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I have promised to write an article about monetary explanations for the Great Depression for the Danish libertarian magazine Libertas (in Danish). The deadline was yesterday. It should be easy to write it because it is about stuff that I am very familiar with. Friedman's and Schwartz's "Monetary History", Clark Warburton's early monetarist writings on the Great Depression. Cassel's and Hawtrey's account of the (insane) French central bank's excessive gold demand and how that caused gold prices to spike and effective lead to an tigthening of global monetary conditions. This explanation has of course been picked up by my Market Monetarists friends - Scott Sumner (in his excellent, but unpublished book on the Great Depression), Clark Johnson's fantastic account of French monetary history in his book "Gold, France and the Great Depression, 1919-1932" and super star economic historian Douglas Irwin.
Recently I have become more positive on the outlook for the European and US economies. It seems like the ECB has finally recognised that it need to ease monetary policy to avoid a deflationary disaster and judging from the development in broad monetary aggregates in the US there are signs that things are also moving in the right direction in the US economy.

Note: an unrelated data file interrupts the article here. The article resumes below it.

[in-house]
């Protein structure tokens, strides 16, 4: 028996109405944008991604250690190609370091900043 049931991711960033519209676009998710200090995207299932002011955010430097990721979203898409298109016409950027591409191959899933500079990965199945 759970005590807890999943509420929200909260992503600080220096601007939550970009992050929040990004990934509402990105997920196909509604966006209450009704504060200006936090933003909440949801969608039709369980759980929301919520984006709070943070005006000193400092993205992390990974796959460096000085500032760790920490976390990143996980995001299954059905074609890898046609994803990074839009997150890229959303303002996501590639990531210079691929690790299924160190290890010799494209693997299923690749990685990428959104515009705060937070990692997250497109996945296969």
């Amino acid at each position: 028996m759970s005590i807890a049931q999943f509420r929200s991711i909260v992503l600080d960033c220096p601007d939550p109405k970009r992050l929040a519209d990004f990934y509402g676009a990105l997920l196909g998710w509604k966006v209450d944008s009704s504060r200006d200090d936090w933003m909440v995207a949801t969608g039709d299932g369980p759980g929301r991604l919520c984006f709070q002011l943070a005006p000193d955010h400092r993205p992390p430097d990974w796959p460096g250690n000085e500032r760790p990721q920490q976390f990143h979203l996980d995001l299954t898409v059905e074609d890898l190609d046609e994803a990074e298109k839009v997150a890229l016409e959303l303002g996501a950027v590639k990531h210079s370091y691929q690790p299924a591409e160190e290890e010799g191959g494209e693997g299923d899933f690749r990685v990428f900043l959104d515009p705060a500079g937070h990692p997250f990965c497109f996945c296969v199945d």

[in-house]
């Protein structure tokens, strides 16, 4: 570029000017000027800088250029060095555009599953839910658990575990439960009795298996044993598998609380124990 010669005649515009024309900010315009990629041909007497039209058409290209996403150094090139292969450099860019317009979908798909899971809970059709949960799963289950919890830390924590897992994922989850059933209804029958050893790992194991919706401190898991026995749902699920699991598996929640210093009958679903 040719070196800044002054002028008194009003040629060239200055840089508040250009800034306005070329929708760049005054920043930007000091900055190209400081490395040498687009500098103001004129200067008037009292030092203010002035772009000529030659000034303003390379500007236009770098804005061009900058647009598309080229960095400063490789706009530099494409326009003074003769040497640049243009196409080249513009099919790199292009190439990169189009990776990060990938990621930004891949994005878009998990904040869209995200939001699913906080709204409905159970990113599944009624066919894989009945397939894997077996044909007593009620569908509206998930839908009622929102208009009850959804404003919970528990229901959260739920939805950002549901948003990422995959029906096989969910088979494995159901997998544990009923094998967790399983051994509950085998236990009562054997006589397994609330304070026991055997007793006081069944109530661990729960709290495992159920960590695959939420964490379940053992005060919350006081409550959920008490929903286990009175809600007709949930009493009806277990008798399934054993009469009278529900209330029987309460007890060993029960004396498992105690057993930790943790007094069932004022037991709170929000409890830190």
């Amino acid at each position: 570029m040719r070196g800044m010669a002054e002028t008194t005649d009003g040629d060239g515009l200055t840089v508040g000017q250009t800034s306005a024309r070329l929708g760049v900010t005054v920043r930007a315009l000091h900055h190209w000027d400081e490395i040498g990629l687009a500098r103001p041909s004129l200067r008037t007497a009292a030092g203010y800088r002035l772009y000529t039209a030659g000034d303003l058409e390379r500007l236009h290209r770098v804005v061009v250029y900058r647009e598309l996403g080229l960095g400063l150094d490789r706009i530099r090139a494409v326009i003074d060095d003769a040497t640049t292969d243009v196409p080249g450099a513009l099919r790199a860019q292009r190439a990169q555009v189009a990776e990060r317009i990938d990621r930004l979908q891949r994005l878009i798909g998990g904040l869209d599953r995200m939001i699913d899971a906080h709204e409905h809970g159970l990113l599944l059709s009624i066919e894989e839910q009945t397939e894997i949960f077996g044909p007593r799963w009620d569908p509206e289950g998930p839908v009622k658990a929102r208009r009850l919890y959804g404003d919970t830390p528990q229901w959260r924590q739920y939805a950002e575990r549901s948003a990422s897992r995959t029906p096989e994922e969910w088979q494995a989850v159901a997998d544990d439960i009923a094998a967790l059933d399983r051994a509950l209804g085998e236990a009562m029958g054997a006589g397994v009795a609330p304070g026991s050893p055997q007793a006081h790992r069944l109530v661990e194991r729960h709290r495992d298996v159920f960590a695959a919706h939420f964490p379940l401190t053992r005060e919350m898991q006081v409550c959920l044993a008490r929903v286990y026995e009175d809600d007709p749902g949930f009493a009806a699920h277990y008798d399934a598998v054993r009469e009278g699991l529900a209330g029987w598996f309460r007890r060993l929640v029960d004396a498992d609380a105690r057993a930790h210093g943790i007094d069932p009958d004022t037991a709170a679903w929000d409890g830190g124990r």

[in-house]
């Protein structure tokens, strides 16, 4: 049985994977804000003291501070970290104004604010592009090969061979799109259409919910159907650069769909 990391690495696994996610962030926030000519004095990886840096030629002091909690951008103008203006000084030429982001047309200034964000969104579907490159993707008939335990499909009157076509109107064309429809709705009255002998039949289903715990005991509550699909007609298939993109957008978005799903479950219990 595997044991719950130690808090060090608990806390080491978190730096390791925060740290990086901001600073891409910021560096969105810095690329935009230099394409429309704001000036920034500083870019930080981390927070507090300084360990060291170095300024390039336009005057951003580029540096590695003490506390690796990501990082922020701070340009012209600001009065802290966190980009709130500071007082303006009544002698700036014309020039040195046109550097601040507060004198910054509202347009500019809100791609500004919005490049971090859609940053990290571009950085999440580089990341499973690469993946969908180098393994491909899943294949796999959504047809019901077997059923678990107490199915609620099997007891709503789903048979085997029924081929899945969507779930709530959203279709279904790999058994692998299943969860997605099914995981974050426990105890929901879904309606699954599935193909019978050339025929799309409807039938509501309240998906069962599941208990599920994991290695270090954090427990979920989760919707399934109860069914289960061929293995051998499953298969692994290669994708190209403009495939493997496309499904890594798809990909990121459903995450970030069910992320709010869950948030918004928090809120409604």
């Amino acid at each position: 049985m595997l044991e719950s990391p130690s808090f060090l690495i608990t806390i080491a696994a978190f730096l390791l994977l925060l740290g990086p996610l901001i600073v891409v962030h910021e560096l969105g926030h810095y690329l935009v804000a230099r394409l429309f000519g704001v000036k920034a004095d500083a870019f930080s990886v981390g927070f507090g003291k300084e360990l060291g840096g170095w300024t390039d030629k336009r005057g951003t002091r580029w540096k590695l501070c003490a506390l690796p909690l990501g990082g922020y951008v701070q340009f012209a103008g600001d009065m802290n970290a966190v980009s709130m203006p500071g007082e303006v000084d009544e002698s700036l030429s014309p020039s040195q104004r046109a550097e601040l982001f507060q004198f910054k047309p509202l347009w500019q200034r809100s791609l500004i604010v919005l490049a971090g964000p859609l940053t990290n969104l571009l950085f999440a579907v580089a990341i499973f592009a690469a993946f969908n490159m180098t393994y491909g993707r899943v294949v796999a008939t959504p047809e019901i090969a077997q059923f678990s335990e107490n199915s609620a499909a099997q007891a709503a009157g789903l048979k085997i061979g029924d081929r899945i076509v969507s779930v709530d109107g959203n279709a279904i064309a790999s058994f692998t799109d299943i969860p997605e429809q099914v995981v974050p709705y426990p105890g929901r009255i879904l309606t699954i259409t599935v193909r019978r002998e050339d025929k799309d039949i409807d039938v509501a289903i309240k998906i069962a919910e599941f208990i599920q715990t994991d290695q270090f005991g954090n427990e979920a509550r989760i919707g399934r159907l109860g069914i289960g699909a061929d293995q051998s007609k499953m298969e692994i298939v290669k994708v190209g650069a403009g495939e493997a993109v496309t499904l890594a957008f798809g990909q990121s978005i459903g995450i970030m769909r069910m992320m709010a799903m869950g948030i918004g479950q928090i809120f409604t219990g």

George Selgin just send me his new paper on what he has termed Quasi-Commodity Money. George spoke briefly on this topic in his recent presentation at the Italian Free Market think tank the Bruno Leoni Institute. See my comment here on the presentation and my review on a related paper - "L Street – Selgin’s prescription for Money Market reform"
Guest blog: NGDP Targeting is NOT just for Central Banks!
Yesterday, I wrote a post on George Selgin’s latest presentation on monetary reform at the Italian think tank the Bruno Leoni Institute. In his presentation George essentially outlines a tree step strategy for the privatisation of the supply of money.
I have earlier argued that NGDP targeting is a effectively emulating the outcome under a perfect Free Banking system and as such NGDP level targeting can be seen as a privatisation strategy. George Selgin has just endorsed this kind of idea in a presentation at the Italian Free Market think tank the Bruno Leoni Institute. The presentation is available on twitcam.
George Mason University professor Robin Hanson in my view is one of the most thought-provoking and innovative thinkers in the world. I often read Hanson’s blog Overcoming Bias and I always find my own views challenged and even though Hanson’s views often seem outrageous they surely make you think and personally I often conclude that Hanson is right.